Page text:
American Samoa Gov’ t v. To’oto’o,

Series: 2ASR2d | Year: 1985 | 2ASR2d86
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AUINA TO’OTO’O, Defendant

High Court of American Samoa
Appellate Division

CR No. 120-84
AP No. 003-85

November 27, 1985


The reasons for imprisonment include preventing the defendant from committing other crimes, rehabilitation, deterrence of others and punishment.

Although no crimes or criminals are identical, similar crimes committed by similar defendants should receive similar sentences.

Before MURPHY, Acting Chief Justice.

Counsel: For the Appellee, John Parton, Assistant Attorney General
For the Appellant, John Ward

Auina To’oto’o was convicted of two counts of larceny and fraud, one count of embezzlement and one count of false entry in a record, all committed by approving loans while acting as president of the Development Bank of American Samoa. The Bank’s lawyer, John W. Yon Cramm, the borrower, was also convicted of two counts of larceny and fraud and one count of embezzlement; Both defendants were sentenced to 5 years imprisonment.

After conviction and imprisonment, Yon Cramm: 1. Lost his license to practice law, and 2. Began a course of hospitalization for coronary problems which may have been aggravated by the stress of imprisonment. On motion, the court probated the balance of his sentence on the condition that he repay the loans.

Not surprisingly To’oto’o now moves for relief from his sentence. He argues, correctly, that there are various reasons for imprisonment. One is to prevent the ‘defendant from committing other crimes —impossible in this case since he is no longer president of a bank or likely ever to be one again. Another is rehabilitation, not applicable in this case since the correctional facility is not equipped to help this defendant, and furthermore he didn’t benefit from the crime in the first place. A deterrent effect on others may have already been achieved since the fact of exposure, prosecution, conviction and imprisonment has not been lost on others in positions of responsibility. The only reason for further imprisonment in To’oto’o case is [2ASR2d87] punishment. Of course, punishment is a legitimate consideration in criminal sentencing, although certainly not the only or perhaps the paramount consideration.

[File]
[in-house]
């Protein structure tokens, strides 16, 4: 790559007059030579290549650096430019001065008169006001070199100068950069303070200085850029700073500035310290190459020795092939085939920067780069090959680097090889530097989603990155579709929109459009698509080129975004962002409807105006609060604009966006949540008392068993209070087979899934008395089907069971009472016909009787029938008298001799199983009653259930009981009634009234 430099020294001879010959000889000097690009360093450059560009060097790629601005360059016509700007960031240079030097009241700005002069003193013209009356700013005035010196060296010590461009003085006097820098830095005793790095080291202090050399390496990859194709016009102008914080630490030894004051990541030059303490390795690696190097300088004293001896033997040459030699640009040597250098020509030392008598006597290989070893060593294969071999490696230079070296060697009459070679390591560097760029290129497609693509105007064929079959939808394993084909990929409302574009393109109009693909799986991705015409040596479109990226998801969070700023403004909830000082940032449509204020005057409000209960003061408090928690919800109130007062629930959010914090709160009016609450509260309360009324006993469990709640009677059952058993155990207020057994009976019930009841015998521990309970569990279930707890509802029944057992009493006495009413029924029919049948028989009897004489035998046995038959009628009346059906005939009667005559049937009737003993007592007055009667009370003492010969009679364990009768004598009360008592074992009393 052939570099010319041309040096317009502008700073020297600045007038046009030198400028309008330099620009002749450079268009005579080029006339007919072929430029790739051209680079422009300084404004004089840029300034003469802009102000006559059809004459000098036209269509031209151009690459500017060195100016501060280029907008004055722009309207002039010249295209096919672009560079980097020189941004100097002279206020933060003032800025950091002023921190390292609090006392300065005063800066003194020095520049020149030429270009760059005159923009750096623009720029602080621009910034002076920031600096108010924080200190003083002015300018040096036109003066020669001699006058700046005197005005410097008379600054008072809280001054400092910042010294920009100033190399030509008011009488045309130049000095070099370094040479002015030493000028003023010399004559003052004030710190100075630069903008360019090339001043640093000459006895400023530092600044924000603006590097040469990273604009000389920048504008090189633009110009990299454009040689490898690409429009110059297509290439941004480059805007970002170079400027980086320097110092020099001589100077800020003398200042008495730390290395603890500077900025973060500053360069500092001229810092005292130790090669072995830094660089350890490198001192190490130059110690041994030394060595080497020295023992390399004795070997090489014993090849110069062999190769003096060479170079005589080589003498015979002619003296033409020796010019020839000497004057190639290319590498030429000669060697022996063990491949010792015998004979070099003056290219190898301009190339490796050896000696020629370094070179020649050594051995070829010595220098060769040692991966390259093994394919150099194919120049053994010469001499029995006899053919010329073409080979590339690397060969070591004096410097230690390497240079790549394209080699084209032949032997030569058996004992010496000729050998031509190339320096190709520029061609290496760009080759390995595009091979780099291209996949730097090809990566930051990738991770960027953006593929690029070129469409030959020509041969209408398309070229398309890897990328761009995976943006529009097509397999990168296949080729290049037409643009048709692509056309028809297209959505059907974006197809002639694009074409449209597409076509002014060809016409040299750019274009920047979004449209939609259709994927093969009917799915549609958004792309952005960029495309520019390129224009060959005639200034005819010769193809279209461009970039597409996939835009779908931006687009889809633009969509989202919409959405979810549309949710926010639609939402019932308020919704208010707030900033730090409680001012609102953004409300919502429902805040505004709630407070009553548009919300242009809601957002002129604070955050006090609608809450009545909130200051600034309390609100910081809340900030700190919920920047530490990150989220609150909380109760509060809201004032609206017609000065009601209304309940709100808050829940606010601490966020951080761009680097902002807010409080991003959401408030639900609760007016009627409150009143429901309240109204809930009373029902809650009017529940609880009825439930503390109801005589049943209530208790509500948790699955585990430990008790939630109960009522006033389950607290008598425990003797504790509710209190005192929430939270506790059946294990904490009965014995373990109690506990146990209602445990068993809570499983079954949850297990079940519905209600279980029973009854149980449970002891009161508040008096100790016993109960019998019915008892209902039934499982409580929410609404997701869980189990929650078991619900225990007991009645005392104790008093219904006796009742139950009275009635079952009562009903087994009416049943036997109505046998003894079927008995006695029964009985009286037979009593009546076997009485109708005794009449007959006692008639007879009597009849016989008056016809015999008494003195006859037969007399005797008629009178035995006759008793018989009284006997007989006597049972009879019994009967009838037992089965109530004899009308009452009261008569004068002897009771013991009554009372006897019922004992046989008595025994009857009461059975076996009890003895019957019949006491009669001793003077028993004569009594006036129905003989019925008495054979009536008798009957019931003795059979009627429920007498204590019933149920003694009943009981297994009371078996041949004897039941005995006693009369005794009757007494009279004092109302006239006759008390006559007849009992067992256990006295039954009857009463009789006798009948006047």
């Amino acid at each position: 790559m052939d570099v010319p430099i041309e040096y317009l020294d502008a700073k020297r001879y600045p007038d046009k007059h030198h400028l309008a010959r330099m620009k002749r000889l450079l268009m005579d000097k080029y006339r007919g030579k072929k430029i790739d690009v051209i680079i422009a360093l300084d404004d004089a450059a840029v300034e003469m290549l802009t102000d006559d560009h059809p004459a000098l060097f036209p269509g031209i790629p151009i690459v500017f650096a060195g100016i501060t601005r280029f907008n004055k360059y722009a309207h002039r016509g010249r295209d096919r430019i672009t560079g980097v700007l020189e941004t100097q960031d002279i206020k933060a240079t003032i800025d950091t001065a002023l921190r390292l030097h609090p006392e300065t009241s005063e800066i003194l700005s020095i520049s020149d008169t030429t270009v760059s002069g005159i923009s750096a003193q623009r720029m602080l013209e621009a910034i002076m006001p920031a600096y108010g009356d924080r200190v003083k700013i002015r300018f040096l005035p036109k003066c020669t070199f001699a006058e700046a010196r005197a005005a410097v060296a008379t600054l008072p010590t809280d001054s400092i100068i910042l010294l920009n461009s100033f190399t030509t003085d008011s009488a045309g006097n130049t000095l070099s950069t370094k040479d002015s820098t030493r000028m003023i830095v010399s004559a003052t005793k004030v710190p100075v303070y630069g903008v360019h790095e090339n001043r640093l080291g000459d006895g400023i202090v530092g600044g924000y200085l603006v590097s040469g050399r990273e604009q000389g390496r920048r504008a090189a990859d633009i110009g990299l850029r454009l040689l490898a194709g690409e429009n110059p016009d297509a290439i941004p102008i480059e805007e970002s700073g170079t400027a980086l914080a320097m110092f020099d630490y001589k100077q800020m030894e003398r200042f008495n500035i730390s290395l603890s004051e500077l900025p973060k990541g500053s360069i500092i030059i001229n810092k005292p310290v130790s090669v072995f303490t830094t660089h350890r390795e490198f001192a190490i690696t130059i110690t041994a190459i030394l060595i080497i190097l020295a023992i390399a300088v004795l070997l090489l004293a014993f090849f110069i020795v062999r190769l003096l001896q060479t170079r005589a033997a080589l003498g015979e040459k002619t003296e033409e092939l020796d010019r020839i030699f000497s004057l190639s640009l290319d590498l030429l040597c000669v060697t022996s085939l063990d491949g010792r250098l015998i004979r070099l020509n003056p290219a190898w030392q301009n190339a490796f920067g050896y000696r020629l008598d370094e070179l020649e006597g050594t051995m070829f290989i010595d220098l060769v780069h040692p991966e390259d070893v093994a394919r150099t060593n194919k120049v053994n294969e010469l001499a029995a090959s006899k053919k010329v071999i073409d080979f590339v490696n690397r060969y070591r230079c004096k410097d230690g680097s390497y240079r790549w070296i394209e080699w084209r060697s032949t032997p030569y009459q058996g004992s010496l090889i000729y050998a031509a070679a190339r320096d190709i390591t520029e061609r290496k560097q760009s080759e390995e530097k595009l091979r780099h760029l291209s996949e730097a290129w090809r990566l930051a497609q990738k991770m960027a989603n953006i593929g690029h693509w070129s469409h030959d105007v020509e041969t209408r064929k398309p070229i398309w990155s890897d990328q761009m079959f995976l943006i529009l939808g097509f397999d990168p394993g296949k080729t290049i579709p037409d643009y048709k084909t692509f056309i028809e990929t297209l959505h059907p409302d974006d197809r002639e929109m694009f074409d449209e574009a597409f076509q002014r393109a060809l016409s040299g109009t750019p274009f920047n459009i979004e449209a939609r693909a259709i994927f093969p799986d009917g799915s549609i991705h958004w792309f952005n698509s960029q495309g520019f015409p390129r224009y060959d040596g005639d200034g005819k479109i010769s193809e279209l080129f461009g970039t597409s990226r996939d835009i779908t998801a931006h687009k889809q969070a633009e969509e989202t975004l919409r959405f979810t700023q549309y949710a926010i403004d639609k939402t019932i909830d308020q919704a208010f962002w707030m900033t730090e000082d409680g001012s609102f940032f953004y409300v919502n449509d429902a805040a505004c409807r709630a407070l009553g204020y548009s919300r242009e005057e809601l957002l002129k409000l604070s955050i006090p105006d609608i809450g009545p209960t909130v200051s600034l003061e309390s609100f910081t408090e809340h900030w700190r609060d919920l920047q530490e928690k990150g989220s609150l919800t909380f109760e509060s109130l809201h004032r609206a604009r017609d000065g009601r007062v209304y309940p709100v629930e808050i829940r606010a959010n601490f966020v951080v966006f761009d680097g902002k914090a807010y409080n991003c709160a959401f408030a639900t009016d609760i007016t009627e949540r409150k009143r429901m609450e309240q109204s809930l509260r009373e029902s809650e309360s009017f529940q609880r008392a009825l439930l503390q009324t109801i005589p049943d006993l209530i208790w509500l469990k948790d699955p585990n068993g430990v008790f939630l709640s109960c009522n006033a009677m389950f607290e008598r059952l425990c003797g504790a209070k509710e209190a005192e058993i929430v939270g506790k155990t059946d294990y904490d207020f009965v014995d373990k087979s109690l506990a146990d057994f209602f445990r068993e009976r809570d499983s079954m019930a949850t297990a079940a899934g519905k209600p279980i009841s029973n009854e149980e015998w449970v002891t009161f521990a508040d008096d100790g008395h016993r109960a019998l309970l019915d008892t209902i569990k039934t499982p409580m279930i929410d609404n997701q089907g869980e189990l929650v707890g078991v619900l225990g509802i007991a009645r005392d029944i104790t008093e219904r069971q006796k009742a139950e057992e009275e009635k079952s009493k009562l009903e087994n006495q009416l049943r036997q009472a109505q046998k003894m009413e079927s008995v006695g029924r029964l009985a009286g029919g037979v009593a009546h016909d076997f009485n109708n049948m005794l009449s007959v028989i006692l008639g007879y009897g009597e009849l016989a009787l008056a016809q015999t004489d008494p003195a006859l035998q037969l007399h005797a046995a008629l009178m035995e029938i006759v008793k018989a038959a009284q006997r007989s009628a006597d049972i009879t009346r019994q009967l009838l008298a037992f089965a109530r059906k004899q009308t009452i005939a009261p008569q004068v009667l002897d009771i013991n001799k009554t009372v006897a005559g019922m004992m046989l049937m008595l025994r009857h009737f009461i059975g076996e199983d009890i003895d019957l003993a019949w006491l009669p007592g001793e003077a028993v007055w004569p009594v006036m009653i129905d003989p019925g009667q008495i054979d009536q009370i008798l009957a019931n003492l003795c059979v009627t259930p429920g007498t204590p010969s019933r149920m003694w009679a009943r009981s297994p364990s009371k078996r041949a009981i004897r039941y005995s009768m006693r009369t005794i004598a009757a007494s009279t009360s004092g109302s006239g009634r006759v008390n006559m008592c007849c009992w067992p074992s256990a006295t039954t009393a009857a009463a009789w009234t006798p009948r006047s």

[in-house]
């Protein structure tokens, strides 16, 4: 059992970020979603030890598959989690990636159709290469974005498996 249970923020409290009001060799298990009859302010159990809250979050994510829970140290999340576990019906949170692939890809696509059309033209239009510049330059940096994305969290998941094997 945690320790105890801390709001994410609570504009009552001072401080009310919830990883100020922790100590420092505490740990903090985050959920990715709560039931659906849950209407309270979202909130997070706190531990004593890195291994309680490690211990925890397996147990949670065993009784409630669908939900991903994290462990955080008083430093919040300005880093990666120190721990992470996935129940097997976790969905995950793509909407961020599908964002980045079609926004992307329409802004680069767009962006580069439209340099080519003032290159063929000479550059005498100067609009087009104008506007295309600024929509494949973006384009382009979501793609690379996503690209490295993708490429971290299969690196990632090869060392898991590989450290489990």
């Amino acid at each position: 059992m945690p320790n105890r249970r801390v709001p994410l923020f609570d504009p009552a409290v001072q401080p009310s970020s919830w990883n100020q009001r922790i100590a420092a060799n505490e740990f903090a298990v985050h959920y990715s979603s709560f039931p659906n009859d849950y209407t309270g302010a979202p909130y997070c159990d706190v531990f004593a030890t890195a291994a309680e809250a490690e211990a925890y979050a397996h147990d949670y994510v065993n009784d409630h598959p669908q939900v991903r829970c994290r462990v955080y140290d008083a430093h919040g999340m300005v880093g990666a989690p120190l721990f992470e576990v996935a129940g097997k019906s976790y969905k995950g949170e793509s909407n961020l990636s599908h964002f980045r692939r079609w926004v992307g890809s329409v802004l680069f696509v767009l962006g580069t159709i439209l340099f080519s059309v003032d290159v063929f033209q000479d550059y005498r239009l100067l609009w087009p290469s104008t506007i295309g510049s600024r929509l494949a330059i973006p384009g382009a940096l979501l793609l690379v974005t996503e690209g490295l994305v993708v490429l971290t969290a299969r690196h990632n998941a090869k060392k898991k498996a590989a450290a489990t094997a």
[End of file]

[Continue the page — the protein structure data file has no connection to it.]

Comparative sentences are also important. In order for sentences to be fair they should be even handed. No crimes or criminals are identical, but similar crimes, committed by similar defendants should receive similar sentences. In other words, uniformity of sentencing is desirable. Judges (contrary to popular belief) are human and will find that tough judges will sentence severely and easy judges leniently. People v. Sutton, 113 Cal. App. 3d 162, 164, 169 Cal. Rptr. 656 (1980)(Gardner, P.J.).

However, sentences should bear a reasonable relationship to the average. “My object all sublime, I shall achieve in time. To make the punishment fit the crime.” The Mikado, Act II, William Gilbert.

While the defendants in this case seem to have been treated identically by counsel, prosecutor and court (both trial and appellate) there is actually quite a difference in culpability. Consider, for example; the crime could never have been committed without the concurrence of To’oto’o. Had he (To’oto’o) exercised a public responsibility no crime could have occurred.

The court has asked counsel to review sentences imposed in similar cases. They have done so. As the prosecutor points out, nearly all other “white collar” crimes have been plea bargained. Much more lenient sentences have resulted.

Traditionally, a defendant who exhibits remorse and pleads guilty hopes for, and usually gets, a lighter sentence. On the other hand, a defendant should not be punished for insisting on his constitutional rights to a trial.

Taking all these factors into consideration the Court concludes that the interest of justice would be served by reducing the sentencing of Auina To’oto’o from 5 years to 3 years.

So ordered.